Fox & Raven Studio: Artist Scott Hammond’s Renditions of the Natural and Mythical World Via...
Interviews & Features
M. Scott Hammond of Fox and Raven Studio is best known for his fantastical, fine line–drawn art pieces. Hammond’s love for the natural and visual world grew amid a childhood of climbing trees and pouring over illustrative books. As he studied mythological tales and elaborate encyclopedias in his youth, Hammond would replicate the drawings using a pen. “I spent hours with my nose in books and somehow knew that was the kind of art I wanted to create,” Hammond says. The visual aspect of his imagination was paramount to his relationship with the world and how he placed himself in it as an emerging artist.
While getting his BFA at BYU, Hammond honed his natural sketching abilities into the technical side of creating art. He learned how to draw in a naturalistic and classical fashion, studying the human form in every figure his drawing class made available to him. “They did well [at BYU] to teach you how to make a thing look like that thing,” Hammond says. “I learned the technical aspects [of line drawing], but a lot of the dream world parts got lost.” After college, Hammond freelanced as an artist for Western National Parks and created renditions of the parks via illustration and typography.
“I like seeing how much you can do with the limitation of just using a pen—you can find a lot of creativity within a smaller scope.”
In creating Fox and Raven Studio, Hammond built a platform to showcase both his commissioned work and his personal style without creative constraint. Hammond primarily explores line and texture with black ink, including a little color here and there to add visual intrigue. The pieces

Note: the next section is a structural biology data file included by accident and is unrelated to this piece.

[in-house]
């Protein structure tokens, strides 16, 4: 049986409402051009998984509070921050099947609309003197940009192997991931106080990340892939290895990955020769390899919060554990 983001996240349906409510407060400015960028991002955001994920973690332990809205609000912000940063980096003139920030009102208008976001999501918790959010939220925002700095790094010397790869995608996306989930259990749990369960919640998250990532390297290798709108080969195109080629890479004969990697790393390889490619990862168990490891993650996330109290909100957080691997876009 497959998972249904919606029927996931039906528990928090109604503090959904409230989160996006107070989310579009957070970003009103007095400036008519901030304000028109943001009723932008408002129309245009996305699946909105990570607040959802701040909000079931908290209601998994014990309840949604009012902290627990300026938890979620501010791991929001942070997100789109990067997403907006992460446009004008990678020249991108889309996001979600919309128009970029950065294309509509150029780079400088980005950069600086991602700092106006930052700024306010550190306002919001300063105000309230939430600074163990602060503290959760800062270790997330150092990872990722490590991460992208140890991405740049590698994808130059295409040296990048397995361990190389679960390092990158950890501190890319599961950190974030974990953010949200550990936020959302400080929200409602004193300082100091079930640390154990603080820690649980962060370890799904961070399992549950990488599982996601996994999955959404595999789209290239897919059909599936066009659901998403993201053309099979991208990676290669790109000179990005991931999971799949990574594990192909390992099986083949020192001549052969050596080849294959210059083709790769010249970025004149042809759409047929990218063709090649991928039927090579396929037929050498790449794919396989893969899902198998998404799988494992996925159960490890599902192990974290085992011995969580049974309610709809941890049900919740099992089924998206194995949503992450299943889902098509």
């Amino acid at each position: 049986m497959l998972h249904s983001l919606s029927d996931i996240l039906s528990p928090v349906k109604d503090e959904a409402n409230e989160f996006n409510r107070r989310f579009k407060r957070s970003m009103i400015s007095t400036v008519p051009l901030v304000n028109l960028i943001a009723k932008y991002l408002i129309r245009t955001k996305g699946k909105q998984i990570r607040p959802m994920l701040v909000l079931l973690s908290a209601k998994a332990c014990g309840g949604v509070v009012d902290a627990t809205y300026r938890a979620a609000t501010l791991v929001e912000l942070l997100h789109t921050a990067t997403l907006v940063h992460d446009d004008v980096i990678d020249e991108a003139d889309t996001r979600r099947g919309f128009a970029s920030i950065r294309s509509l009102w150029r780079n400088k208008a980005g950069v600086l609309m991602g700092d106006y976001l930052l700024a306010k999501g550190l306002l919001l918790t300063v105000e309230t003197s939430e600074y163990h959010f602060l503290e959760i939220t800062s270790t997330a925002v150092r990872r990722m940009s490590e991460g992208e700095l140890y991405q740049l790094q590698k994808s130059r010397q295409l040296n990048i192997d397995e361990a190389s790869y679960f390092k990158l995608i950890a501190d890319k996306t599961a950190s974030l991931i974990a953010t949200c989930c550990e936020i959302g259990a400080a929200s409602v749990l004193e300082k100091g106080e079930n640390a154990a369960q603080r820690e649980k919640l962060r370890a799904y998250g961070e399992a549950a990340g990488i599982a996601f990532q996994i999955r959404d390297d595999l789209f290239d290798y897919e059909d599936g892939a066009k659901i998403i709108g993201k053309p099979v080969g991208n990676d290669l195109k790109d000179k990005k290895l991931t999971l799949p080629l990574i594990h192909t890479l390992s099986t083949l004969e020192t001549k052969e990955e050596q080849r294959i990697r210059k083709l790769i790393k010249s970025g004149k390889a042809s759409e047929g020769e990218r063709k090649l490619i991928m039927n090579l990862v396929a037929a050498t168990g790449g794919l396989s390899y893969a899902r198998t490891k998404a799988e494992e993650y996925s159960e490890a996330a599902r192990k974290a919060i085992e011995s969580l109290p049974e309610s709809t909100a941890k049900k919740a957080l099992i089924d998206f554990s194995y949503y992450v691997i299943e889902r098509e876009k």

he creates range from small bursts of drawings about 4–5 inches wide to multiple feet of intricate illustrations. “I like seeing how much you can do with the limitation of just using a pen—you can find a lot of creativity within a smaller scope,” Hammond says. The larger pieces are intended to cause the viewer to return to it time and time again, revealing something new with each
encounter. The type of storytelling that detailed, fine–line drawing emotes explores “the subconscious mind, magic and how humanity has related to nature throughout history,” Hammond says. “We have a strict delineation of civilization and nature, even though we are nature.”
“I find the personality of each being in relation to its environment compelling and the idea that trees and rocks have spirits that should be honored.”
Fox and Raven Studio was founded in Tooele, UT, where his great-great-grandfather settled in 1862. Hammond’s Utah-based art pays homage to his appreciation for the landscape itself and the familial ties he has there. His cover for SLUG’s August issue depicts quintessential aspects of the state such as the sego lilies, the pronghorn antelope and the bees that make Utah the “honeybee state.” “When I draw these things, I am meditating on the fur, shapes and textures, but also the way the elements interact with each other,” Hammond says. “I find the personality of each being in relation to its environment compelling and the idea that trees and rocks have spirits that should be honored.” Hammond has also illustrated historic monuments of Ogden and Salt Lake City based on photos he’s taken. The artwork elicited from these places is printed in the studio and is available as postcards and cardstock prints.
As an artist who utilizes various styles of art and techniques, Hammond encourages other artists to do the same. “How we interpret and self-actualize through the world comes from exploring that sense of wonder and imagination we have as kids and translating that into adulthood,” he says.
Hammond provides wholesale prints to boutiques throughout Northern Utah and offers commissions for original illustrations. Find Hammond’s work at art markets all summer long and through the artist’s website at foxandravenstudio.com.
Read about more Salt Lake City artists:
Inevitable Change: Andrea Hardeman’s Abstract Impressionism
Willow Skye-Biggs’ Indeterminate Film Abstractions